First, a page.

Hot off the press - Review of To Know Where I'm Coming From (Feb 10)

Sunday, February 10, 2008

Feb 10, 2008
Hot off the press
By Stephanie Yap
By Johann S. Lee
Cannon International/Paperback/
280 pages/ $21.40/(with GST)/
Times The Bookshop/***

FIRST, let's make it clear where this review is coming from. This
novel is not a work of great literature, at least not in the lyrical

Diary-like in its artless, earnest tone, a typical sentence goes like
this: 'The memories which washed over me came not in a gentle cascade
but in a drowning torrent, not so much in a montage of images as deep
stirrings in my consciousness.'

But as Lee has said numerous times in interviews, he has no illusions
of being praised for his prose style, but is more concerned with
writing a novel which speaks to people.

With that in mind, it's safe to say that he has succeeded. As his
cliched but generally likeable characters undergo soap opera-worthy
trials, readers will quickly find themselves invested in their lives
and rooting for them to find happiness, or at least hope.

Our hero is Ben, the son of a wealthy family who has lived in London
since his university days. Recovering from a bad break-up with his
partner of seven years, he heads back to Singapore in an attempt to
heal himself.

On touchdown, he catches up with his old friend Yusof, a renowned
playwright who has written a play based on Singapore's first gay
novel. In a rather self-deprecating moment, the writer has his
narrator comment: 'The author left the country immediately after the
book's publication. So he was a quitter, just like me.'

What he was quitting and whether things have changed since then is
revealed as the story shuttles between London and Singapore. The
development and breakdown of Ben's long-term relationship is
contrasted with his budding relationship with Peter, an actor in the play.

This is not a novel for those who appreciate subtlety. It has plenty
of overtly cinematic and symbolic bits, such as a climatic
conversation between Ben and a lover which takes place on National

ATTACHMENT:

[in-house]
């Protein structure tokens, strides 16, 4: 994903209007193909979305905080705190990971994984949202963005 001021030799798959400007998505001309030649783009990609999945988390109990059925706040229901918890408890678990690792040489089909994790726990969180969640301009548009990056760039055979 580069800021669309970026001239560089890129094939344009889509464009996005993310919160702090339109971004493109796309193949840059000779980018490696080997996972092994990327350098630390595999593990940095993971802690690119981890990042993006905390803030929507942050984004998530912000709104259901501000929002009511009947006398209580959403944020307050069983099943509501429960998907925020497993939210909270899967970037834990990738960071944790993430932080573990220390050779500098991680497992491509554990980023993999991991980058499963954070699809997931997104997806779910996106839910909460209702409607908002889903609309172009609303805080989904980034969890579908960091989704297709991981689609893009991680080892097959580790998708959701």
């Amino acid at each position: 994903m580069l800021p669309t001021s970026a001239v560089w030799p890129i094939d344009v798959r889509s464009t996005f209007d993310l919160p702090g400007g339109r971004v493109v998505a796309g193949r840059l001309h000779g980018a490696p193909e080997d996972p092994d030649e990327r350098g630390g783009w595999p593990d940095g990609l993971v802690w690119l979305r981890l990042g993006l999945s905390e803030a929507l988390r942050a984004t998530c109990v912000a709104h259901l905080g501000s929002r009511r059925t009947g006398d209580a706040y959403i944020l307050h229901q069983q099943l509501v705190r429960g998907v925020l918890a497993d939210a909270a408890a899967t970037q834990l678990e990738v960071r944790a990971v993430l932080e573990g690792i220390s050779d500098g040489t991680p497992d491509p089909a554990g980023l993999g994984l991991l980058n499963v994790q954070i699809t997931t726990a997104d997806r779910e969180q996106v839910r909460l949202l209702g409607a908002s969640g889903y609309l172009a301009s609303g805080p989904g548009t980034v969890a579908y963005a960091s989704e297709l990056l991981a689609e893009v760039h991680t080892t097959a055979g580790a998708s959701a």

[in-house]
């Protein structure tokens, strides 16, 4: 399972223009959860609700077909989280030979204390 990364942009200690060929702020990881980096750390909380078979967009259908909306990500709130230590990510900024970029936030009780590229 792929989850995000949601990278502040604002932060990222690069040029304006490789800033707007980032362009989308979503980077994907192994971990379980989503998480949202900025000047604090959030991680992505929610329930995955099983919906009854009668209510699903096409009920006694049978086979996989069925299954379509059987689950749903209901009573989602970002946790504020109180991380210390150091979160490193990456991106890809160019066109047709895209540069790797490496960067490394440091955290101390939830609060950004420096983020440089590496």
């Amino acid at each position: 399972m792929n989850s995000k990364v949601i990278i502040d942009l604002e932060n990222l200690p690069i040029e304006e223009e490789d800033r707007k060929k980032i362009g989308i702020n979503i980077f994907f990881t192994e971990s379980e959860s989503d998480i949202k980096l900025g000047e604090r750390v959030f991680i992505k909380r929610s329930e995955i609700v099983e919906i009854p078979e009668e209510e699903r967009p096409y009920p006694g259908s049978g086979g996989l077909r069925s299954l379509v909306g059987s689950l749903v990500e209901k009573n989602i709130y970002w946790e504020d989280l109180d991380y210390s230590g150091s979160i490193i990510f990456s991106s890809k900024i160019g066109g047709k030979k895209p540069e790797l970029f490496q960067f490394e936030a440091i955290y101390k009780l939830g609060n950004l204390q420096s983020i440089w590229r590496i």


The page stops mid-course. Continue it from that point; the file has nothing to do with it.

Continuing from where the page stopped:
Day, with fireworks and fighter jets whizzing overhead.

As the novel is a semi-autobiographical examination of the writer's
own experiences as a gay emigrant returning home, it unabashedly draws
on real life for major characters and events. Arts lovers will enjoy
the thinly veiled representations of local theatre personalities, from
an enfant terrible named Yusof to a flamboyant impresario named Ignatius.

It is also no-holds-barred in its critique of a perceived lack of
freedom of expression in Singapore, particularly with regard to gay
pride. Lee disapproves of heavy-handed censorship, citing examples
such as the bans slapped on events such as a picnic and a lecture.

Yet, amid such pointed criticism, the writer also presents the
perspective of a pragmatic older person, and how someone like that can
appreciate the Singaporean brand of freedom.

At one point in London, Ben hears on the news that a gay man has been
badly beaten up in what is obviously a hate crime: 'I said to Holly
the first thing that came to my mind: 'This would never happen in

Indeed, one of the book's strongest points is its ability to capture
the conflict of being caught between worlds - a universal, yet at the
same time uniquely Singaporean, condition.

There is the despair of a lost love warring with the hope of loving
again. And there is the yearning to escape a suffocating environment
for the larger world, yet the inescapable desire to be drawn back into
the embrace of home.

If you like this, read: Peculiar Chris (1992) by Johann S. Lee, about
a young man coming out in Singapore. The book is out of print, but
some copies are available for loan at the National Library and at the
Pelangi Pride Centre at 21 Tanjong Pagar Road, 04-01.